Editor's Note - Mission Creep

Strategic Security

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Editor's Note: Mission Creep
 

​Food innovation has emerged from armed conflict for most of history, according to the cohosts of the Gastropod podcast, Cynthia Graber and Nicola Twilley. In a recent episode on the topic, they note that figuring out how to feed people on the move from battle to battle has always been a challenge, because "over the course of nearly all of human history we haven't had many good solutions for preserving food in ways that are also light and portable."

The first major breakthrough, preserving food in glass jars, was perfected in France in the 1800s—to feed Napoleon's army. The invention of the tin can quickly followed.

Rations in tin cans stayed roughly the same for more than 100 years, until Natick. The U.S. Army Natick Soldier Systems Center (NSSC) in Natick, Massachusetts, is a primary innovator in food science in the United States.

Because of Natick, the history of food innovation in the United States is the history of military food innovation. So says Anastacia Marx de Salcedo in her book Combat-Ready Kitchen: How the U.S. Military Shapes the Way You Eat.

Modern military rations must meet exacting standards: a shelf life of at least three years, safety at a range of extreme temperatures, and taste and texture that is satisfactory to soldiers. These criteria make foods that are also perfect for commercial preparation and civilian consumption.

"As Hollywood is to movies, as Nash­ville is to country music, and as New York City is to the publishing industry, the Natick Center is to the processed foods that form the bedrock of the American diet," writes de Salcedo. "It's where they invented energy bars, restructured meat, nonstaling bread, and instant coffee."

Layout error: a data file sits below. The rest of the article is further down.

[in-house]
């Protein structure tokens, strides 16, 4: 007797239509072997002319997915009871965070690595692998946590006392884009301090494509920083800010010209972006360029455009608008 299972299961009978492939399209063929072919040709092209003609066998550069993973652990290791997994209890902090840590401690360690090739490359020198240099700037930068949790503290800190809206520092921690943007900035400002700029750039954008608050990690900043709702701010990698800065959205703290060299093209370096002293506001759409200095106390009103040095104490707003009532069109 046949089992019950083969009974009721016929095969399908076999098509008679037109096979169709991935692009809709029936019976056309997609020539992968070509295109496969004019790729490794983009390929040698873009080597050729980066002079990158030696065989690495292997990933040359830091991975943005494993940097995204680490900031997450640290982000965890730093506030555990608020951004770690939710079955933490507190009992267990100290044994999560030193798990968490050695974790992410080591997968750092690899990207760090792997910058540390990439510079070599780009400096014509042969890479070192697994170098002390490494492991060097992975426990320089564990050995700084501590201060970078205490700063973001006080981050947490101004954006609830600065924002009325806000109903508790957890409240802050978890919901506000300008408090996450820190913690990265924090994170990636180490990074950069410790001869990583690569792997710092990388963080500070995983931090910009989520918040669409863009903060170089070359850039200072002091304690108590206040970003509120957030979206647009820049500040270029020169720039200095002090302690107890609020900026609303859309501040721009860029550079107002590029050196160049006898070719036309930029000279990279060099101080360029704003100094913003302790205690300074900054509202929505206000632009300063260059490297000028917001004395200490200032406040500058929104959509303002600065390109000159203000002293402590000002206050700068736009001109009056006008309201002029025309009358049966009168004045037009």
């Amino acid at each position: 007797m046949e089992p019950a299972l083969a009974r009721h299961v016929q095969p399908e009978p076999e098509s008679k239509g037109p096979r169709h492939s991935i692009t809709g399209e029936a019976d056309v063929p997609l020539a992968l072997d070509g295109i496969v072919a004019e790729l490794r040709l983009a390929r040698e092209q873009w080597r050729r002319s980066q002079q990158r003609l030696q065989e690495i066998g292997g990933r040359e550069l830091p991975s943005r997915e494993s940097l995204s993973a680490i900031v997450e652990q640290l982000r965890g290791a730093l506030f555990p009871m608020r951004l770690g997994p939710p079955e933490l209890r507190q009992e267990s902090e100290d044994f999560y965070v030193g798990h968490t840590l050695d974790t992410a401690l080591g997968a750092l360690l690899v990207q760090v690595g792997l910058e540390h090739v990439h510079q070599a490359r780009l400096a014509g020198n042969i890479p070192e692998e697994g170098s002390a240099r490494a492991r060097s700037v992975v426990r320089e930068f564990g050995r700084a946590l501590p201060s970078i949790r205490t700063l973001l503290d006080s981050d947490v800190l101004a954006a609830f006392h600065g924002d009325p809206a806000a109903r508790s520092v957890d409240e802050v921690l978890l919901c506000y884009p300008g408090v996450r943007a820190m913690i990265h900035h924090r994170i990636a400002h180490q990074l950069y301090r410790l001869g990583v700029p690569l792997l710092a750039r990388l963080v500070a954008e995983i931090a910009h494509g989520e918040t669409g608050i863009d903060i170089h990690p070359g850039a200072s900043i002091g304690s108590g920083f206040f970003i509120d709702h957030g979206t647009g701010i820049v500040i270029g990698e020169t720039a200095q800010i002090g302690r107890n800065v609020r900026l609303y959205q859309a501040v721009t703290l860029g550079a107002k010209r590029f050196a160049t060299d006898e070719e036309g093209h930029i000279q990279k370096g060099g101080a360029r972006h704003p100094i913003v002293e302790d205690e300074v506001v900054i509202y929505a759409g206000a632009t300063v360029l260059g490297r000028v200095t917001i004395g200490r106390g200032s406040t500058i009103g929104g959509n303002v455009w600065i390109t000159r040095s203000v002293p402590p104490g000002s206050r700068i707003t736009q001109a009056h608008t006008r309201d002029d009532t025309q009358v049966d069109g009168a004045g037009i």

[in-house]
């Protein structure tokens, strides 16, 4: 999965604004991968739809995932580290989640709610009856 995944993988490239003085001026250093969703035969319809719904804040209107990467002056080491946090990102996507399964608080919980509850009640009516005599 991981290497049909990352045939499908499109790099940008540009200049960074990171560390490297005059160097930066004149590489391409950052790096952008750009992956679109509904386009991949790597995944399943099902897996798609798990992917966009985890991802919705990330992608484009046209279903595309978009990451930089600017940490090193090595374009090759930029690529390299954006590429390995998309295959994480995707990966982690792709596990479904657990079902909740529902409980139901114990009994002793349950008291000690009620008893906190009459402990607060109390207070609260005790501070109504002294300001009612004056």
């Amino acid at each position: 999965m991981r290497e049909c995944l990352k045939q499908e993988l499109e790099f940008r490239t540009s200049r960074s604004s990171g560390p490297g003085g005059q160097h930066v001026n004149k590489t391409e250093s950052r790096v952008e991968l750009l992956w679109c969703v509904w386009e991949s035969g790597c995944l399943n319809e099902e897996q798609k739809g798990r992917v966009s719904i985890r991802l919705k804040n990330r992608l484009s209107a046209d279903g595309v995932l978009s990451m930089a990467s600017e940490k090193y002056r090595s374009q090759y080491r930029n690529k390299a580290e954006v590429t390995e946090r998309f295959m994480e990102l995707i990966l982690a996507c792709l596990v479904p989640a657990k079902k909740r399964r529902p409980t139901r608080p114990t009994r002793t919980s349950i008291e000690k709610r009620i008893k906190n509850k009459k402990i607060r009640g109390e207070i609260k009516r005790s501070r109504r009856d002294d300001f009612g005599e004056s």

This isn't an accident, says de Salcedo. The military's inventions are designed to be used by the private sector. Such cross development ensures that, in an emergency, the government can turn to private companies and use the available production lines to make military rations. In return, the companies get access to innovation that might otherwise be out of reach.

Other military technologies, including microwaves, digital cameras, computers, and even duct tape have been enthusiastically embraced by the private sector. Two other examples are covered in this issue of Security Management—the Global Positioning System (GPS) and the unmanned aerial vehicle (UAV).

In 2002, the U.S. military began using UAVs in combat. More than 15 years later, they were firmly entrenched in the private sector. Not reserved for hobbyists, the devices are being tested for routine package delivery, and are already used for dropping contraband over prison walls. Disaster response personnel also use UAVs to assess storm damage and find survivors.

Private security is getting in on the action. In this issue, Associate Editor Lilly Chapa interviews a security manager at a public utility in rural Washington. The utility uses UAVs for surveillance, emergency response, and even routine maintenance—all excellent uses for military innovation.